But sometimes I actually make it to the point where I get into a room with BP. And maybe BP has read the treatment and maybe he hasn't, maybe he hasn't even discussed the months of work I've done with EM. But I've made it past the major hurdles and now I'm in the room with BP. But BP has his own ideas about what this project is, and he needs more work done on the treatment before he can take it to The Studio.
And my representation is ecstatic about all this, because, after all, What BP Wants, BP Gets. Have no fear, they say, I am in like Flynn, I can start looking for a bigger house right now.
And so I do more work on the treatment with BP and a whole team of EMs. And by now weeks and months and, at times, years, have gone by, weeks and months and years when I could have been working on spec scripts but instead am chasing after this Sure Thing at the Big Table.
And finally comes the big day when we take Massive Pop Behemoth to The Studio. And there's me and Big Producer and what has grown into a squadron of Enthusiastic Minions, and we go to The Studio and we get into a room with the Studio Executive, and Big Producer makes a few introductory remarks and then gestures to me and it's time for me to talk. And I tell the story of the movie to the Studio Executive and the Studio Executive says "Wow! This is a great idea for a movie! With just a little more work, I think we can take this to the Studio Head and have a real shot at making a movie out of this!"
And so, yes, I do a little more work on the treatment with the squadron of EMs. And at this point the project has been going on so long that some of the EMs have actually moved on to other jobs and now I'm working with a whole different team of EMs. But finally the day arrives when I sit before The Studio Head, with Big Producer to my left and an army of Enthusiastic Minions to my right, and I tell The Studio Head the movie.
And the Studio Head says "Congratulations, and well-told. Unfortunately, another studio has a TV property in development right now with a similar theme so, unless you can turn this project into a completely different idea, we're going to have to pass."
Or: "That sounds great. Unfortunately, through an unexpected contractual loophole, we no longer control the rights to this project."
Or: "Wow! What a story! Unfortunately, it has a female protagonist."
Or: "I would buy this thing in a second, if only a completely different movie that came out last week with a similar plot-point in it hadn't just lost another studio $100 million."
Or: "This sounds great. Get an A-list director and two A-list stars attached and you've got a deal."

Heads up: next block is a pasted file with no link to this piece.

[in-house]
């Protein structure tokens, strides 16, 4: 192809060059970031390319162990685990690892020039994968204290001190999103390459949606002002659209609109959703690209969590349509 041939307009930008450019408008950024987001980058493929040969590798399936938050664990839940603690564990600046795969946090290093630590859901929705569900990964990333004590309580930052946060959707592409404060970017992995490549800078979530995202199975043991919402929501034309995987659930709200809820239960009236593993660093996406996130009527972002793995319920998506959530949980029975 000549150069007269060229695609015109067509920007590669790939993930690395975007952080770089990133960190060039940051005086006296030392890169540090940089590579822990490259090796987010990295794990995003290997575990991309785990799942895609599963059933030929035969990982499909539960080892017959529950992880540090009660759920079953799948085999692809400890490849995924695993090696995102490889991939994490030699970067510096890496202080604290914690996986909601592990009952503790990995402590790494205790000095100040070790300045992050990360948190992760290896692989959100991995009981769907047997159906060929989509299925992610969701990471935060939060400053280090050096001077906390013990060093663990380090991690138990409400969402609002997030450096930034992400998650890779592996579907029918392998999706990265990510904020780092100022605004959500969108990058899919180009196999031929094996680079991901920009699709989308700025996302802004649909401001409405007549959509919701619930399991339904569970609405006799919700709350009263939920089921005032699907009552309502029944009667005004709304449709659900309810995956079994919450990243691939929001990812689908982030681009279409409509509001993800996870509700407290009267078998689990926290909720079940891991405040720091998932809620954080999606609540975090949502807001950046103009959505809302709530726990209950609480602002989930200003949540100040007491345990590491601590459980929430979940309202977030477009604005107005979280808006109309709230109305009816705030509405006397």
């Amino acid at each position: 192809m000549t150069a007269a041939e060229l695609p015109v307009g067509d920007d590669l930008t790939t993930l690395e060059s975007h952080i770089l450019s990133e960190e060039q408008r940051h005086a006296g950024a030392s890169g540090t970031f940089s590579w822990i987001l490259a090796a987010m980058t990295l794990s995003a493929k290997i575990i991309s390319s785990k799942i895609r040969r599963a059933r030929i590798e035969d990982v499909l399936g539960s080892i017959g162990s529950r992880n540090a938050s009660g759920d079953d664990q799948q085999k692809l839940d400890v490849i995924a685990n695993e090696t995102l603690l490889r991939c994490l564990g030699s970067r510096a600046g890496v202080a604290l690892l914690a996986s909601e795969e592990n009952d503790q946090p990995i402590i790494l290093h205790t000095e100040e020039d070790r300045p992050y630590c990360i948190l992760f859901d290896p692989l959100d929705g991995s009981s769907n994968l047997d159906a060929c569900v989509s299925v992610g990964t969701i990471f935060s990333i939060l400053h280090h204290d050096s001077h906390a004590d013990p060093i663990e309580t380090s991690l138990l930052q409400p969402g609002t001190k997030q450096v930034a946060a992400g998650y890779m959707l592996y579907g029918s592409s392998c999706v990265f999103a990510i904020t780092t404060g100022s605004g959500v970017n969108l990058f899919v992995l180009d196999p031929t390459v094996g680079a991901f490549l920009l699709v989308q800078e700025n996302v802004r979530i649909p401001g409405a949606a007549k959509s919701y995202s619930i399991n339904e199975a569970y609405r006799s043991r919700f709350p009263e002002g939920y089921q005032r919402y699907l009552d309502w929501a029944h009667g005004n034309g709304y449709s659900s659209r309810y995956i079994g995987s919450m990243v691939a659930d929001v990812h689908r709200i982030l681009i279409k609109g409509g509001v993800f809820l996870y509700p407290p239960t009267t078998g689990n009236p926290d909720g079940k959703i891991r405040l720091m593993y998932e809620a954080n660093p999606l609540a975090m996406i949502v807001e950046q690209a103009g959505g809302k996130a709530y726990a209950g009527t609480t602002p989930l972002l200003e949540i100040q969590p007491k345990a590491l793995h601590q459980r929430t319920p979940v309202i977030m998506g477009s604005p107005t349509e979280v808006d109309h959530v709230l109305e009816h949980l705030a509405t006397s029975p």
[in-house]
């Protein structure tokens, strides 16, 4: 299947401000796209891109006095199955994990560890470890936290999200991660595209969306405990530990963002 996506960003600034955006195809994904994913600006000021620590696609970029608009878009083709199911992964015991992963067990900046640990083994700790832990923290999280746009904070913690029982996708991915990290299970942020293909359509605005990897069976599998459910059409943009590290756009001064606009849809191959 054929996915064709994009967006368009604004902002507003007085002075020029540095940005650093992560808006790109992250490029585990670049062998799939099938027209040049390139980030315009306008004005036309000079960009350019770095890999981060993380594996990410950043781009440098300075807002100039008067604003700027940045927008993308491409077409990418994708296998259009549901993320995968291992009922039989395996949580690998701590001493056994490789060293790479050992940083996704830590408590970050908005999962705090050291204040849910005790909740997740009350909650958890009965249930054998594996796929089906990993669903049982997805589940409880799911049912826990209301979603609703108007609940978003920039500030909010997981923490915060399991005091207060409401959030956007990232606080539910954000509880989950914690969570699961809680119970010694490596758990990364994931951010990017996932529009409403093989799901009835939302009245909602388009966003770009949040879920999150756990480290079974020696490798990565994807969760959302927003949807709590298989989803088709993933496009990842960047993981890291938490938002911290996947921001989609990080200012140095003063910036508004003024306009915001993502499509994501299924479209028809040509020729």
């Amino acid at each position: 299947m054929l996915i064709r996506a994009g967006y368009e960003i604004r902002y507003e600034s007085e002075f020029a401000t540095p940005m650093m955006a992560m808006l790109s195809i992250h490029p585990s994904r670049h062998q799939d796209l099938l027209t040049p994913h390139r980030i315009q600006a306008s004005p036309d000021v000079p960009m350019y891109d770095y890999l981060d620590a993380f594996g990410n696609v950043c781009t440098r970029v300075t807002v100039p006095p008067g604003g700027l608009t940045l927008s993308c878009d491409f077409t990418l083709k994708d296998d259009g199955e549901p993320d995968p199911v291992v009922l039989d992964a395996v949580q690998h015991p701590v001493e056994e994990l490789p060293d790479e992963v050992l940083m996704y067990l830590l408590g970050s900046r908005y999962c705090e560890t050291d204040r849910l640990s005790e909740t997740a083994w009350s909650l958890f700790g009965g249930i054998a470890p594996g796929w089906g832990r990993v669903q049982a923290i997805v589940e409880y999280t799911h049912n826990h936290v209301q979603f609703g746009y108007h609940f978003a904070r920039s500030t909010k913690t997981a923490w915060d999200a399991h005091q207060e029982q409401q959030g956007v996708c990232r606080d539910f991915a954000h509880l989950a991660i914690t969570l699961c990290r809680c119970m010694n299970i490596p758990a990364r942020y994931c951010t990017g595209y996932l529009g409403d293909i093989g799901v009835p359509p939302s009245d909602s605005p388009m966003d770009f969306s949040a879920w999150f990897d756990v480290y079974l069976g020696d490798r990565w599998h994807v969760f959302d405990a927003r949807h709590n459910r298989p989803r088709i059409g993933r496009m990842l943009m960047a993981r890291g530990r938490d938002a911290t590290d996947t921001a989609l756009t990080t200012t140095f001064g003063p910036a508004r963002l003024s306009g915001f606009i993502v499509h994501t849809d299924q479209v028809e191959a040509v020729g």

Up 'til now, writers put up with all this nonsense because, at the end of the line, a movie got made, with their name on it, and they would receive a big paycheck and, if the movie was a hit, a stream of smaller paychecks for the lifetime of that movie.
What the studios would prefer is for writers to write the movie for free, then pay them maybe a little bit if the movie gets made, then pay them nothing at all if the movie becomes a hit.
The fact is, the WGA has to strike now, or else there will be no WGA. Writers will suffer because of the strike, but the alternative would be far worse. The studios have suggested that writers should only be paid residuals if the movie turns a profit, as defined by the studio. And even the greenest, wide-eyed young screenwriter knows that, according to studio accounting, movies never go into profit.
(My favorite story on this topic: Winston Groom, author of the novel Forrest Gump, was promised a percentage of the movie's profits -- after it had recouped its costs. He watched the movie become an improbable runaway hit and waited patiently for his percentage checks. They didn't arrive. One day he picked up a copy of Variety: Paramount had taken out a two-page advertisement proudly announcing that Forrest Gump was the highest-grossing movie in the studio's history. Groom called up the studio to ask about his money and was told, with a straight face, that the movie had not yet recouped its costs.)
If the WGA does not get a better contract regarding DVD and internet residuals now, thousands of writers whose ideas have made untold billions for the studios will simply not be able to make a living. This does not bother the studios, since there's an unending stream of young faces who want to be in show business.